When you think of the Pittsburgh Steelers, you think about two elements: success and stability. A one family ownership. Three head coaches since 1969. And six sparkling Lombardi’s standing tall in the facility.
For the present, part of what makes this organization so strong aren’t just the big names in the coaching staff. It’s the assistants. There’s rare continuity there, names who have been on staff longer than their head coach. That tenure matches their passion, too.
Wrapping up an interview with Missi Matthews over on the team site, defensive line coach John Mitchell was asked if he was excited to get to training camp in Latrobe. His answer turned him positively giddy, with energy and excitement he might not have had since playing for Bear Bryant at Alabama.
“I love training camp,” he told Matthews. I can’t wait. I wish we could go today. When you love something that you do, it’s not a job. I look forward to going to training camp because you’re in an environment where it’s football 24/7. And that’s it. And when players realize the same thing, we’re only up there for about three weeks, 25 days, you can get so much done. You got them isolated, you got them around the clock. I love training camp.”
Maybe that’s why Mitchell keeps coming back to football and the Steelers. He hinted at retiring after the previous core group of guys left. Chiefly: Aaron Smith, Brett Keisel, and Casey Hampton. In 2009, he told The New York Times, he had maybe five years left.
From The Times.
“When this current group of guys with the Steelers leave, I’m going with them,” he said — and he and his wife, Joyce, plan to move back to Birmingham, where he can finally use the four Alabama game tickets he never gave up, and enjoy the results of his pioneering efforts.”
Eight years later, Mitchell is still here. A wholly new group. Cam Heyward, Stephon Tuitt, and Javon Hargrave. But Mitchell is bringing the same passion and drive to coach them up and make them current stars or budding ones.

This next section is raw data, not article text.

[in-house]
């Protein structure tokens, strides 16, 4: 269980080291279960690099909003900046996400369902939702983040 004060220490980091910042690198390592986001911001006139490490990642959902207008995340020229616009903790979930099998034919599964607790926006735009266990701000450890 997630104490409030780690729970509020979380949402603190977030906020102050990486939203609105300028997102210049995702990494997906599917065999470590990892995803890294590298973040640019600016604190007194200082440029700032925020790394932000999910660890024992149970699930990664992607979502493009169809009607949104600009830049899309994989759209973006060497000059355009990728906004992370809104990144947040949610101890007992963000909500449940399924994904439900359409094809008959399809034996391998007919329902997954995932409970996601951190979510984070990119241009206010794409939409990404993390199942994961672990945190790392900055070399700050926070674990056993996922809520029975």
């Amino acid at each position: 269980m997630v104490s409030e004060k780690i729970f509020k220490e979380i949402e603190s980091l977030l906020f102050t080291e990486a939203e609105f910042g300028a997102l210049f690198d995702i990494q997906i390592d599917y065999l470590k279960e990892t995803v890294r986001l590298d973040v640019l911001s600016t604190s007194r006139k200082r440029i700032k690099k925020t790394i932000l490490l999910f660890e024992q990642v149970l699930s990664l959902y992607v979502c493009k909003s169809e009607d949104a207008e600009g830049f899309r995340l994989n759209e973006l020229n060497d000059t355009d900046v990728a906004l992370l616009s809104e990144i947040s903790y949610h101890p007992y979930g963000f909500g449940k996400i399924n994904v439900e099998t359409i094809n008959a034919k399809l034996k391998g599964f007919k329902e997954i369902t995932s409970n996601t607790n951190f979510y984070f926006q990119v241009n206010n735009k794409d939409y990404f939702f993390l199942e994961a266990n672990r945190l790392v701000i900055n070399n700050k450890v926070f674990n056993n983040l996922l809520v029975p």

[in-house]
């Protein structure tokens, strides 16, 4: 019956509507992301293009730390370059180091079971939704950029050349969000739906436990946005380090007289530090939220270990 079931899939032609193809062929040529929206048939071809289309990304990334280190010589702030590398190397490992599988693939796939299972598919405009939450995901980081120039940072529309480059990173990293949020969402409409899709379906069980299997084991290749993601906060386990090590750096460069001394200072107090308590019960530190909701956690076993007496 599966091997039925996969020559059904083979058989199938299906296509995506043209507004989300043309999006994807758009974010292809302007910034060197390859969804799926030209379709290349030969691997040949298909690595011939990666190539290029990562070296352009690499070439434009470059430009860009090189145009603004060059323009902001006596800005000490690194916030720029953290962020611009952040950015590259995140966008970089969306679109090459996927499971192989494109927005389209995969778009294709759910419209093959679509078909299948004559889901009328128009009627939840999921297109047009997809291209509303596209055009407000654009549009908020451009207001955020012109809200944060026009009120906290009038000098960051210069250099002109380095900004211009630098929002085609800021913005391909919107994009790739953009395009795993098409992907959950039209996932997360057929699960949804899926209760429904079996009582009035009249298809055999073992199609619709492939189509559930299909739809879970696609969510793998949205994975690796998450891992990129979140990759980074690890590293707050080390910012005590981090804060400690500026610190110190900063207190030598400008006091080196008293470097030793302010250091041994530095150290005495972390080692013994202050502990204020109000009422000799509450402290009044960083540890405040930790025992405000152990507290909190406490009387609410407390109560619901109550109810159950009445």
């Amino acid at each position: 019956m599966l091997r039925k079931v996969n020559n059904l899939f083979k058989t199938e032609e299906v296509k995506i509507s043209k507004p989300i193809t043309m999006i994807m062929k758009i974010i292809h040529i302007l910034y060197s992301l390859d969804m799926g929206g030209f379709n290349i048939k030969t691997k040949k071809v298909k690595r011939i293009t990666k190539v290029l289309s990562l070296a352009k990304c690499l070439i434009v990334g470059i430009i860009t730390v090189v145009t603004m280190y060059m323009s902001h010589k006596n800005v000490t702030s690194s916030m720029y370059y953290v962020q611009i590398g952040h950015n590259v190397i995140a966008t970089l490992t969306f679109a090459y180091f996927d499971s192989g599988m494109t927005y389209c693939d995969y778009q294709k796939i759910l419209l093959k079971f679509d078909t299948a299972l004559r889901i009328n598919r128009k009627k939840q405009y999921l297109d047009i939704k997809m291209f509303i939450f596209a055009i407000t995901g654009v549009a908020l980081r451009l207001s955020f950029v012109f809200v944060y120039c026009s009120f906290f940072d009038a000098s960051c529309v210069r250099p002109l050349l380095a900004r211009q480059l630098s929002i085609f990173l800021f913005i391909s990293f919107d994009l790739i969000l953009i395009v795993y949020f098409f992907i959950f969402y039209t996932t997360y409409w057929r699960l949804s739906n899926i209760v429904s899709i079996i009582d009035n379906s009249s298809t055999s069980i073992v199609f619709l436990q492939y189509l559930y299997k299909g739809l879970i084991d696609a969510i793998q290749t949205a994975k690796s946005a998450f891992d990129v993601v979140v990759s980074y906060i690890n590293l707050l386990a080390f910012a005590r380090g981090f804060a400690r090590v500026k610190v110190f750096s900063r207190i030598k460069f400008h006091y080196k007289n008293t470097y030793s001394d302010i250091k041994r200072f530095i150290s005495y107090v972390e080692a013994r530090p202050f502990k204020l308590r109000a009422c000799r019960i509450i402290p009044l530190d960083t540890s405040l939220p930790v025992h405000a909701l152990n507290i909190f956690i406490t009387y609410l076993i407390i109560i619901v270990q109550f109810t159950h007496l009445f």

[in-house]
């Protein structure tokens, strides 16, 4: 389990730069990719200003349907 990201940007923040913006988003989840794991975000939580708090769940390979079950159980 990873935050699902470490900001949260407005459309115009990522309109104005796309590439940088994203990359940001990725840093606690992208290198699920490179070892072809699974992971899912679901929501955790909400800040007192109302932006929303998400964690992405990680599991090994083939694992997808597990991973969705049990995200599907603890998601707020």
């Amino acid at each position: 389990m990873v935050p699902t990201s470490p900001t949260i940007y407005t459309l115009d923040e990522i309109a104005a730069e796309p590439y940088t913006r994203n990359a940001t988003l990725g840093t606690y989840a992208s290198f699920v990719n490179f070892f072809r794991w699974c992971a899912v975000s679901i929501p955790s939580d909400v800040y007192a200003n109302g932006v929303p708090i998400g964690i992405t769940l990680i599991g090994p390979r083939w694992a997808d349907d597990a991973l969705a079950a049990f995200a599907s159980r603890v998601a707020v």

He isn’t the only one. Mike Tomlin coaxed Richard Mann out of a brief retirement to lead the wide receivers. Mann has been coaching wide receivers two years longer than Tomlin has been alive, a thought so crazy sounding I had to triple-check it. Anyone who has played under him has gushed about what he brings to the table, helping to mold Martavis Bryant, Eli Rogers, and take Antonio Brown’s game to new heights.
Mike Munchak went back to his roots to become the Steelers’ offensive line coach after the Tennessee Titans fired him from his head coaching perch. Munchak played guard at the league’s highest level and shares his player’s perspective. There’s an element of respect the team’s previous coach didn’t have.
Listening to Munchak in a clinic he gave last month, that passion was evident. He stressed showing clips of his players using their drills in-game, in order to show – not tell – why it matters and why every practice rep needs to be taken seriously.
James Daniel probably doesn’t get the credit he deserves for helping to mold Heath Miller. After all, Daniel was the only TE coach Miller had his entire pro career. There’s Randy Fichtner, who along with Todd Haley, has helped evolve Ben Roethlisberger’s game and James Saxon, a youngster in Steelers’ tenure but not in his overall coaching resume. Throw in the young bucks of the group, Carnell Lake, Joey Porter, and Jerry Olsavaky and it’s a solid group.
Mainly, I think about the first names mentioned: Mitchell, Mann, Munchak, and Daniel. Fantastic careers; playing, coaching, or both. The Steelers are deepest at wide receiver. This group of five offensive linemen is arguably the best group the franchise has ever had. The defensive line turned over three great players in their franchise, replacing them all in short order without missing a beat.
Their stories that have been told. Mitchell in that 2009 article and Munchak’s name is mentioned time and time again when the line is referenced. But I still don’t believe they’re given the credit they deserve. Not just for their expertise but passion they bring to the table. It’s infectious and in that room, they are the building blocks.